What areas of Excel scare you most? [survey]

Posted on November 1st, 2013 in Learn Excel - 76 comments

Yesterday was Halloween. To our readers who are not familiar with it, ‘Halloween is a colorful festival with lots of costumes, scary stories, theme parties and trick-or-treating, celebrated on 31st October, every year.” I have never celebrated Halloween as it is an unknown tradition in India where I live. But that is no excuse. Especially when the celebration calls for colorful clothes, scary themed houses and shrieking kids.

Of course, we are not going to have a traditional Halloween. Because,

  • At our house, we use pumpkins to make sambar, not lights
  • The only ones with costumes in our house are my kids.
  • If I send my kids for trick or treat, they will get neither.

So that brings us to the only part of Halloween that I can celebrate. Telling scary stories.

So lets talk about the stuff that scares us. But bear in mind that I am not interested in that time when you & your cousin went camping and stumbled in to an abandoned log cabin to discover the …Save it for real Halloween.

We want to talk stuff that scares you in Excel of course.

I will go first, Things in Excel that scare me most

  • Solver. Although I have used it several times, every time I set up a solver model, I feel uncomfortable. I am not sure if it will give the results I am looking for or something else altogether.
  • Broken connections. More than scare, I just feel annoyed when I see these. This is also why I am very skeptical to copy entire worksheets or big ranges between files.
  • Array formula usage of FREQUENCY(), N(), MMULT() and TRANSPOSE(): In most of our formula challenge & formula forensic posts, I see a lot of people using these formulas. Most of the times when I try to decode what is happening I feel lost. They are really scary!
  • Statistical analysis: This is something I have been fearing since college days. I know good deal about basic probability and statistics. But when it comes to advanced stuff, I always fumble. Good thing I don’t have to use these techniques very often.

Hopefully, I will grow my skills in next year to fear less.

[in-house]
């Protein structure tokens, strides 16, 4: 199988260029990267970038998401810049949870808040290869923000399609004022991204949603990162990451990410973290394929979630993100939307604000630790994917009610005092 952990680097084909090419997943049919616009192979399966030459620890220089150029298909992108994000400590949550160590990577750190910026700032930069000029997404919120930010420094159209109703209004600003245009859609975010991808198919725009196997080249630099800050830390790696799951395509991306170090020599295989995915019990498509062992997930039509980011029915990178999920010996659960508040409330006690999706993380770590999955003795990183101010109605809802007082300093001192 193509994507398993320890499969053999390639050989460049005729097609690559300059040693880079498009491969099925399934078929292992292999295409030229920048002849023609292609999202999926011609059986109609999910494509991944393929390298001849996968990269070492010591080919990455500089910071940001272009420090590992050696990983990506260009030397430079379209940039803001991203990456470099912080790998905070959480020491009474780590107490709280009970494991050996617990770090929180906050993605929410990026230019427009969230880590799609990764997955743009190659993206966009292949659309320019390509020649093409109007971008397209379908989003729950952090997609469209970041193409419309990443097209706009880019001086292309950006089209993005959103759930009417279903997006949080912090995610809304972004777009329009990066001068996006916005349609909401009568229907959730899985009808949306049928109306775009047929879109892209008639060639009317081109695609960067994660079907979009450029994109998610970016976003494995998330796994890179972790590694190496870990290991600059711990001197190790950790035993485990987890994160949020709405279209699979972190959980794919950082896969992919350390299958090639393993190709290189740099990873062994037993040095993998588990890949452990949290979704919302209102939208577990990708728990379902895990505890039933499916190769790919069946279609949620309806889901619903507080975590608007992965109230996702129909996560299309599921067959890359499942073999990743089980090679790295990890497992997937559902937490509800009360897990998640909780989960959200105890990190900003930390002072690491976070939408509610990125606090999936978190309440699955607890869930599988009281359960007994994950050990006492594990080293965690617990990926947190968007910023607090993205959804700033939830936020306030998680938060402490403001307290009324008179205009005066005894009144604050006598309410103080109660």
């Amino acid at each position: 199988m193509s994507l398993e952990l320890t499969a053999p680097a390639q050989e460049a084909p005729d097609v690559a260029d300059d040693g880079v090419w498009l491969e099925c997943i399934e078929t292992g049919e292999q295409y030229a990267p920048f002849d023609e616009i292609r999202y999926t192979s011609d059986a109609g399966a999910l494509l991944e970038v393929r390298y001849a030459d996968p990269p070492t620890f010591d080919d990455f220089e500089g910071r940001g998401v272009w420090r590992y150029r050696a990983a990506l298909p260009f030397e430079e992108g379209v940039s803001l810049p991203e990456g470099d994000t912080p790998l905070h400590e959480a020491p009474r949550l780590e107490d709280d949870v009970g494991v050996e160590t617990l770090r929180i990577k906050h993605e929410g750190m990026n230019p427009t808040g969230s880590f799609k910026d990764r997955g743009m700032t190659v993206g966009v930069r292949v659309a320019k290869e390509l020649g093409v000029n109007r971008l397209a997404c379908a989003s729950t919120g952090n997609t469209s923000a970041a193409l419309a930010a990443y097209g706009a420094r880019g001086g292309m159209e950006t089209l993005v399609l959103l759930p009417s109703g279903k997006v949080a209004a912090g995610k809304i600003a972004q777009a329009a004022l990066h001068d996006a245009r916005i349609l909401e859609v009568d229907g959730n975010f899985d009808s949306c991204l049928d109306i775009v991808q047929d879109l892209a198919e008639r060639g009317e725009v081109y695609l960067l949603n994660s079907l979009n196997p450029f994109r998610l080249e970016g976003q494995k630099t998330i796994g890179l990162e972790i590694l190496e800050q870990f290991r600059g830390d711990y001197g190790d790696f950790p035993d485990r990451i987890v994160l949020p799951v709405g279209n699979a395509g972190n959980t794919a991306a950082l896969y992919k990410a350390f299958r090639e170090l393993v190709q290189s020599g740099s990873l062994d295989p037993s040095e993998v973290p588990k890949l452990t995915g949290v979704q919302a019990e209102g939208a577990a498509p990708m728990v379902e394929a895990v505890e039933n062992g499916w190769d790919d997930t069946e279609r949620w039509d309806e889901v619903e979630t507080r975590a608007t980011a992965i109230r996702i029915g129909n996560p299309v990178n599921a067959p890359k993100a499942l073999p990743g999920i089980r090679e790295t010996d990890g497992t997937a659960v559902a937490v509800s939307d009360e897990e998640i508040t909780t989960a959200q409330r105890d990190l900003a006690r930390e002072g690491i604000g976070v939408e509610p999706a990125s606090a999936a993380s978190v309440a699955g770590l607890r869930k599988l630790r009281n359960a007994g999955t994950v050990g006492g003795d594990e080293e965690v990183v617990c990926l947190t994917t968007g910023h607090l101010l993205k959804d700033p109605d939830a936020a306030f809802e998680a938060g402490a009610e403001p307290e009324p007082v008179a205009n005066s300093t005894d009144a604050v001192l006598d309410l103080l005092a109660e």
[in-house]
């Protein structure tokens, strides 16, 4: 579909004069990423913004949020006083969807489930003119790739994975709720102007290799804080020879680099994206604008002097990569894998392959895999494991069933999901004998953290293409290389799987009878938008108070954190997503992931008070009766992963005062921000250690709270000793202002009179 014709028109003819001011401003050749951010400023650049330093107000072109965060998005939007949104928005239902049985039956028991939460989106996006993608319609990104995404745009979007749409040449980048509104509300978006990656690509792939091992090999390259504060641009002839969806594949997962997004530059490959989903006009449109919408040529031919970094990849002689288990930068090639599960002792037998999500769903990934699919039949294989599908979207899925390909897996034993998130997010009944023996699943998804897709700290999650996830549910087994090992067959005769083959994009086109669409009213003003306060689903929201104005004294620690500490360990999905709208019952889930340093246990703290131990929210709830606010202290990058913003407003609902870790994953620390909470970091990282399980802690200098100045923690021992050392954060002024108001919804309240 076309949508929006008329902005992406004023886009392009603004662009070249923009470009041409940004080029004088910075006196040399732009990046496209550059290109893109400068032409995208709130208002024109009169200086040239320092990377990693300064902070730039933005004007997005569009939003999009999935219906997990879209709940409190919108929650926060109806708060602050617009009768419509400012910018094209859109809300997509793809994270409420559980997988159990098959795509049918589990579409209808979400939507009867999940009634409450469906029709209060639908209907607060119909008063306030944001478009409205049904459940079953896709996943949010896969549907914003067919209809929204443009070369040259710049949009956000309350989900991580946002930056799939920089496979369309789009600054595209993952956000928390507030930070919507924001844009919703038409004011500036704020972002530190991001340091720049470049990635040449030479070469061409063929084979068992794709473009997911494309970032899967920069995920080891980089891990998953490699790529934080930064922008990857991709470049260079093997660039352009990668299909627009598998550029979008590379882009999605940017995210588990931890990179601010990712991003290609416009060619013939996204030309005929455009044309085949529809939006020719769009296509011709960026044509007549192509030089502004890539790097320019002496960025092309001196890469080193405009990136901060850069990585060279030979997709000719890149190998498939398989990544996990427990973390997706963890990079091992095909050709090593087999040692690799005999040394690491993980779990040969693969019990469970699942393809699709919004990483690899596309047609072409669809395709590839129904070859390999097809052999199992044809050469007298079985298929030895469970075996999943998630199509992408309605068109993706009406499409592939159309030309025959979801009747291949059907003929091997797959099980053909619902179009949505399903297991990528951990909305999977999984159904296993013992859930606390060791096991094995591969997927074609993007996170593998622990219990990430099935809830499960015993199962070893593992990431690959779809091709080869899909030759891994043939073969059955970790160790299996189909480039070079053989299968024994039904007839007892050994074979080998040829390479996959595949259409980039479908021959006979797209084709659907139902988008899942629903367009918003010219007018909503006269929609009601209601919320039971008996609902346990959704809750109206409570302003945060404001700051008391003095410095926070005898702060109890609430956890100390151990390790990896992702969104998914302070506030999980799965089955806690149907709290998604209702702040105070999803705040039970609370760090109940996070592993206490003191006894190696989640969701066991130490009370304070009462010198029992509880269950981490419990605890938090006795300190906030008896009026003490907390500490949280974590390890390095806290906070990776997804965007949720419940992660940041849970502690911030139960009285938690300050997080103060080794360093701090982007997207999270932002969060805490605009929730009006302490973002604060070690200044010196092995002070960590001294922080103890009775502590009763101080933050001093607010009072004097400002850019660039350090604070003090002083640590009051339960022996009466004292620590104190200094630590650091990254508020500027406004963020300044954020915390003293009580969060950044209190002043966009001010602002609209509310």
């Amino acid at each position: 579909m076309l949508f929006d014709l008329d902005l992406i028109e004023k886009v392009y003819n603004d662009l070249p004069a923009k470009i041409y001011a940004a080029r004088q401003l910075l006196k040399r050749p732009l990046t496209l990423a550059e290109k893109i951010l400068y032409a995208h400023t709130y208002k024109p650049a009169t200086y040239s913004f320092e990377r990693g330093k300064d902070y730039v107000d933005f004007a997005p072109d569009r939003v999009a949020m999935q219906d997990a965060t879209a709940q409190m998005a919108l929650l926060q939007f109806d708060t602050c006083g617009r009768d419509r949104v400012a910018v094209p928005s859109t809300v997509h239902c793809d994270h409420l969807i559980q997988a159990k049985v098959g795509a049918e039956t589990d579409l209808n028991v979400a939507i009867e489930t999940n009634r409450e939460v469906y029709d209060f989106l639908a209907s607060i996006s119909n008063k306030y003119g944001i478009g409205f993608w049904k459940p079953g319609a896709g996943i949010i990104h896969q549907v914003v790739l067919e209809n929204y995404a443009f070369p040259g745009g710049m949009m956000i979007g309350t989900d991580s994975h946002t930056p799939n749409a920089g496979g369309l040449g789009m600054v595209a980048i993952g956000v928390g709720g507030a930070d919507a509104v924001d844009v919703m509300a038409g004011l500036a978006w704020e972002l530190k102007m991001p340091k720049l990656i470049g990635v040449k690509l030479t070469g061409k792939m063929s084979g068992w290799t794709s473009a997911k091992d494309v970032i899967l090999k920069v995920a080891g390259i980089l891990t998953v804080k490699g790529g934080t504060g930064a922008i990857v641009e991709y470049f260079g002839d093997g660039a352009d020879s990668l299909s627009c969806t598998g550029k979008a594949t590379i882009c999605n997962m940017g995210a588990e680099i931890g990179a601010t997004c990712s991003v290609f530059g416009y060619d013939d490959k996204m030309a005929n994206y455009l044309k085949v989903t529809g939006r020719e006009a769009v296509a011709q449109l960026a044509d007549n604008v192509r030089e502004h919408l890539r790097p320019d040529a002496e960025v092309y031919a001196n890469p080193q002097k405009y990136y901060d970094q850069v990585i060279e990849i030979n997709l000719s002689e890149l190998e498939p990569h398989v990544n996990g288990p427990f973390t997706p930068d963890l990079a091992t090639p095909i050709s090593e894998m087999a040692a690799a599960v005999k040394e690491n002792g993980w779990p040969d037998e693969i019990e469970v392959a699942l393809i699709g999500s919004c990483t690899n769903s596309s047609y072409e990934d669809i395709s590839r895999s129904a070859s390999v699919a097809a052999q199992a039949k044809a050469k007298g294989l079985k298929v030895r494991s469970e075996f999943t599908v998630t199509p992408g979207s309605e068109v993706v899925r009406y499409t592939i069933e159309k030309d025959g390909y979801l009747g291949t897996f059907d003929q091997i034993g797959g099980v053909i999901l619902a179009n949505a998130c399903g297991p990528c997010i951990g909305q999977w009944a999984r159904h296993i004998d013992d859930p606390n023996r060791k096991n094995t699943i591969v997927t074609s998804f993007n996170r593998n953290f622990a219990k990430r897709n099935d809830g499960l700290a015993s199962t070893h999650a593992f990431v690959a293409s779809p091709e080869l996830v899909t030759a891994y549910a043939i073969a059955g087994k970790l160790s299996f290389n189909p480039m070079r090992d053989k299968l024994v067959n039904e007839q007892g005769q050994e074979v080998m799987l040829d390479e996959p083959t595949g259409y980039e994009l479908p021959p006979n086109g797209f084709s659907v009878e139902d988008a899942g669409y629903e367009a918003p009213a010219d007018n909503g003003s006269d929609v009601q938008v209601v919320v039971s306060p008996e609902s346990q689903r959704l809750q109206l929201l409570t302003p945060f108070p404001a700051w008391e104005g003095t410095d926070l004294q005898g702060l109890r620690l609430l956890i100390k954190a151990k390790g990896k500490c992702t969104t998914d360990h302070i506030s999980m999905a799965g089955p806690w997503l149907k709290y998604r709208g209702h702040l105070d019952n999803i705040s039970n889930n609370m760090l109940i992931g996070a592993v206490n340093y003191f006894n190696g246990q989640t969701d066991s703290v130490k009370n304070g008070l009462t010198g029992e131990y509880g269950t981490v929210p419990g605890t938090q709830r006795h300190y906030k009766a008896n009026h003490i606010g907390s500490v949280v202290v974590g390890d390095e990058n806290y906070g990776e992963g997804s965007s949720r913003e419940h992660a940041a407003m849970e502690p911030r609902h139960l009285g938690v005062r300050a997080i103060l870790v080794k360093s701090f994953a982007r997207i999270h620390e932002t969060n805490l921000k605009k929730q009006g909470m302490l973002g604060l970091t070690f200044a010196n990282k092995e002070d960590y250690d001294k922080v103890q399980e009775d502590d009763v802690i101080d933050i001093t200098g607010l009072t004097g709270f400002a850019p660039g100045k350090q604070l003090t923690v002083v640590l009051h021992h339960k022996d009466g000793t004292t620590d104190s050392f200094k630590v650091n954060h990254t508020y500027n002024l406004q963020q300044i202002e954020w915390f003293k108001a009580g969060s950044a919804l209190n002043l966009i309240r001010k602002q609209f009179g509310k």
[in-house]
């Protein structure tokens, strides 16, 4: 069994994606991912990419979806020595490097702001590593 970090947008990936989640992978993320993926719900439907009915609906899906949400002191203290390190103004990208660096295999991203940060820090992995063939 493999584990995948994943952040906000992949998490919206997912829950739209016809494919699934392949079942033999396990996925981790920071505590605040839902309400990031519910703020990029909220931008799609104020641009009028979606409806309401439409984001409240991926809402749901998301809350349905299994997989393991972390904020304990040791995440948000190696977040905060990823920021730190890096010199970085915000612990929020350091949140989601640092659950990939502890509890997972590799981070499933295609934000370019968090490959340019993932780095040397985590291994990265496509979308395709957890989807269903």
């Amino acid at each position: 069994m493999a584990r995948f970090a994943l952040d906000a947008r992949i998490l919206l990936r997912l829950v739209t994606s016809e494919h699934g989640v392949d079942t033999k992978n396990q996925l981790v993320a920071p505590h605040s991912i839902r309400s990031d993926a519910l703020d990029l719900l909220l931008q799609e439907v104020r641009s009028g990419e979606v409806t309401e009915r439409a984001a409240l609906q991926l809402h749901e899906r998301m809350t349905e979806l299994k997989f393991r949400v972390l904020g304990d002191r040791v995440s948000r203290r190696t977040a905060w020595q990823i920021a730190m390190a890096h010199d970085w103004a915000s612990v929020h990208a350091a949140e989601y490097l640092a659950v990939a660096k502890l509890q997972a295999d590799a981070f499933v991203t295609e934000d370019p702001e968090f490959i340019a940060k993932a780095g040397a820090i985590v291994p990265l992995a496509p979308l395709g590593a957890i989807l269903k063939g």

What about you? What areas of Excel scare you most?

Go ahead and tell us your Excel scary stories. What are you afraid of? What makes you snicker? Which Excel features make you feel vulnerable? Go ahead and tell us. Post your stories in comments.

PS: You can also tell us the scary thing that happened to your Excel workbooks or analysis.

PPS: Or about the time you were alone at home and you heard a rustling noise in the closet, only to realize it was a nasty, long and confusing SUMPRODUCT.

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76 Responses to “What areas of Excel scare you most? [survey]”

  1. Duncan Williamson says:

    I think you are brave and honest by posting this survey. There are many of us who make a living out of Excel and I would guess that all of us will try to convince everyone, including ourselves, that we can tackle any and every Excel job. You are right to say, we can’t.

    Even the highest flying Excel MVP has his weaknesses. For example, maybe MVP A is a biologist with a penchant for Excel … knowing nothing about accounting and finance. sure, he can bone up on NPV and IRR and the rest but what does he understand about them? What about answering supplementary NPV questions?

    I know a lot about Excel and I have been a professional accounting and budgeting modeller for years; but I tell people during my training sessions that whilst I know a lot about Excel, I know more about accounting and finance and so I class myself as an intermediate Excel user. My big weakness? VBA. I have never needed to use it professionally so I never learned it. I used to build macros a long time ago but my clients could never manage them once I’d handed over my budgets and models so I stopped doing them.

    I am no longer corporate so I really enjoy it when I do training for people in business who ask me to help with some fascinating things: last week one of my own children building and getting ready to present his (OUR) dashboard model to a huge client … we did well!!

    Mind you, the things that people do in business! Every trainer has horror stories I am sure. I train people, typically, from large to massive companies and it’s obvious that they have never been formally trained and/or their controls and management are disgraceful.